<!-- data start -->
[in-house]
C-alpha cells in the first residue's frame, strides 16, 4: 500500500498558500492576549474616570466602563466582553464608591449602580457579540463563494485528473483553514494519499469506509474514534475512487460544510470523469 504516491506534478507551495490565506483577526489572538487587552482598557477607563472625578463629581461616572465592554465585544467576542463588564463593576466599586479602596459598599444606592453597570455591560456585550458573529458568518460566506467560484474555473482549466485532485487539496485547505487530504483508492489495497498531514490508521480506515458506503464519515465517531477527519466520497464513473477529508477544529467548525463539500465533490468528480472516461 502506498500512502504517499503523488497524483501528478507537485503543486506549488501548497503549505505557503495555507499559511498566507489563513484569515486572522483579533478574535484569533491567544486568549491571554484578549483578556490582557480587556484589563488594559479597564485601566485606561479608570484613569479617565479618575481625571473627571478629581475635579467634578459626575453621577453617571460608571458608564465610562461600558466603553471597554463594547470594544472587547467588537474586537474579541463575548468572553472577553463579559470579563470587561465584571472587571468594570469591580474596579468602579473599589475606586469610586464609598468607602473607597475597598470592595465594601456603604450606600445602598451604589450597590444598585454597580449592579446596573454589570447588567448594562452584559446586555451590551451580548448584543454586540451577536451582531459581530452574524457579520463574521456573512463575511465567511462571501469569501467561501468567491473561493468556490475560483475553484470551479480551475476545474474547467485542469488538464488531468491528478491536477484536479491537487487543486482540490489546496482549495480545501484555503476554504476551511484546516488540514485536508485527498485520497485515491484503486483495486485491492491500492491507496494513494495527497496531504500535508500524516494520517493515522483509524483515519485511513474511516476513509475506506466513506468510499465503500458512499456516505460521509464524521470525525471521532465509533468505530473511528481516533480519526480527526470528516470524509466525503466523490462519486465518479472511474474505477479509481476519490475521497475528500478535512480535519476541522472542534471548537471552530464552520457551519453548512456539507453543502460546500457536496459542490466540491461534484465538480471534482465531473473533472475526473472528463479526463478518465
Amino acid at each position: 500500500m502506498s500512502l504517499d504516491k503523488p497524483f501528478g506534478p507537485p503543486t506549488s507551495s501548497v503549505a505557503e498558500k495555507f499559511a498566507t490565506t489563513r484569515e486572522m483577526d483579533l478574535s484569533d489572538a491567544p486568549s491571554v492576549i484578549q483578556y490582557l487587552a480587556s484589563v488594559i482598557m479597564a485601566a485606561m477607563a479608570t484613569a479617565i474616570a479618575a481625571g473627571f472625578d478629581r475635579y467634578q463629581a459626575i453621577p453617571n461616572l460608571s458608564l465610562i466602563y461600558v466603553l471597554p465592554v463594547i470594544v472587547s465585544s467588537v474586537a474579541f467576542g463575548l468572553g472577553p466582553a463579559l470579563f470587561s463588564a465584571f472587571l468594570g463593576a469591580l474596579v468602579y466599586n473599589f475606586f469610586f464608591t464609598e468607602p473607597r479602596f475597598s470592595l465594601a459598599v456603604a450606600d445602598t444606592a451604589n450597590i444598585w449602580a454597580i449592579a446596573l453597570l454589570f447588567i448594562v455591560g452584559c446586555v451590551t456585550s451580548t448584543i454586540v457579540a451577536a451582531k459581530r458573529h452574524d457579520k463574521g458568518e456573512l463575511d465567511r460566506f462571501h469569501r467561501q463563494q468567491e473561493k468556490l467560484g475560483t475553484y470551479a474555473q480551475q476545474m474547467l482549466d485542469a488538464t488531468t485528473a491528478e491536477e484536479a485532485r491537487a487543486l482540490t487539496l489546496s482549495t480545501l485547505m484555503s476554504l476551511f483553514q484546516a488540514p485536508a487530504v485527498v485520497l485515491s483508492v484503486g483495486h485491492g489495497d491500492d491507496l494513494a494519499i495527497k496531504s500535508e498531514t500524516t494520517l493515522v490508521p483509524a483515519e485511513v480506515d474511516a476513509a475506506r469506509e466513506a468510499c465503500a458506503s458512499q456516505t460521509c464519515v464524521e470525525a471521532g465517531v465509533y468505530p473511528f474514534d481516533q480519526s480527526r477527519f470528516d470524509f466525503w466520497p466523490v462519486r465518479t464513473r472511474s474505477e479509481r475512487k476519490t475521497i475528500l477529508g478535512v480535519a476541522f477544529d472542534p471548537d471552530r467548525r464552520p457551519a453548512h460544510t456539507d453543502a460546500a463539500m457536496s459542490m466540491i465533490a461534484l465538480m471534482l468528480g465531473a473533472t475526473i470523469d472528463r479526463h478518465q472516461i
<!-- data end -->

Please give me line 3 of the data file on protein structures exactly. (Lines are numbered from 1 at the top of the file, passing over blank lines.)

Amino acid at each position: 500500500m502506498s500512502l504517499d504516491k503523488p497524483f501528478g506534478p507537485p503543486t506549488s507551495s501548497v503549505a505557503e498558500k495555507f499559511a498566507t490565506t489563513r484569515e486572522m483577526d483579533l478574535s484569533d489572538a491567544p486568549s491571554v492576549i484578549q483578556y490582557l487587552a480587556s484589563v488594559i482598557m479597564a485601566a485606561m477607563a479608570t484613569a479617565i474616570a479618575a481625571g473627571f472625578d478629581r475635579y467634578q463629581a459626575i453621577p453617571n461616572l460608571s458608564l465610562i466602563y461600558v466603553l471597554p465592554v463594547i470594544v472587547s465585544s467588537v474586537a474579541f467576542g463575548l468572553g472577553p466582553a463579559l470579563f470587561s463588564a465584571f472587571l468594570g463593576a469591580l474596579v468602579y466599586n473599589f475606586f469610586f464608591t464609598e468607602p473607597r479602596f475597598s470592595l465594601a459598599v456603604a450606600d445602598t444606592a451604589n450597590i444598585w449602580a454597580i449592579a446596573l453597570l454589570f447588567i448594562v455591560g452584559c446586555v451590551t456585550s451580548t448584543i454586540v457579540a451577536a451582531k459581530r458573529h452574524d457579520k463574521g458568518e456573512l463575511d465567511r460566506f462571501h469569501r467561501q463563494q468567491e473561493k468556490l467560484g475560483t475553484y470551479a474555473q480551475q476545474m474547467l482549466d485542469a488538464t488531468t485528473a491528478e491536477e484536479a485532485r491537487a487543486l482540490t487539496l489546496s482549495t480545501l485547505m484555503s476554504l476551511f483553514q484546516a488540514p485536508a487530504v485527498v485520497l485515491s483508492v484503486g483495486h485491492g489495497d491500492d491507496l494513494a494519499i495527497k496531504s500535508e498531514t500524516t494520517l493515522v490508521p483509524a483515519e485511513v480506515d474511516a476513509a475506506r469506509e466513506a468510499c465503500a458506503s458512499q456516505t460521509c464519515v464524521e470525525a471521532g465517531v465509533y468505530p473511528f474514534d481516533q480519526s480527526r477527519f470528516d470524509f466525503w466520497p466523490v462519486r465518479t464513473r472511474s474505477e479509481r475512487k476519490t475521497i475528500l477529508g478535512v480535519a476541522f477544529d472542534p471548537d471552530r467548525r464552520p457551519a453548512h460544510t456539507d453543502a460546500a463539500m457536496s459542490m466540491i465533490a461534484l465538480m471534482l468528480g465531473a473533472t475526473i470523469d472528463r479526463h478518465q472516461i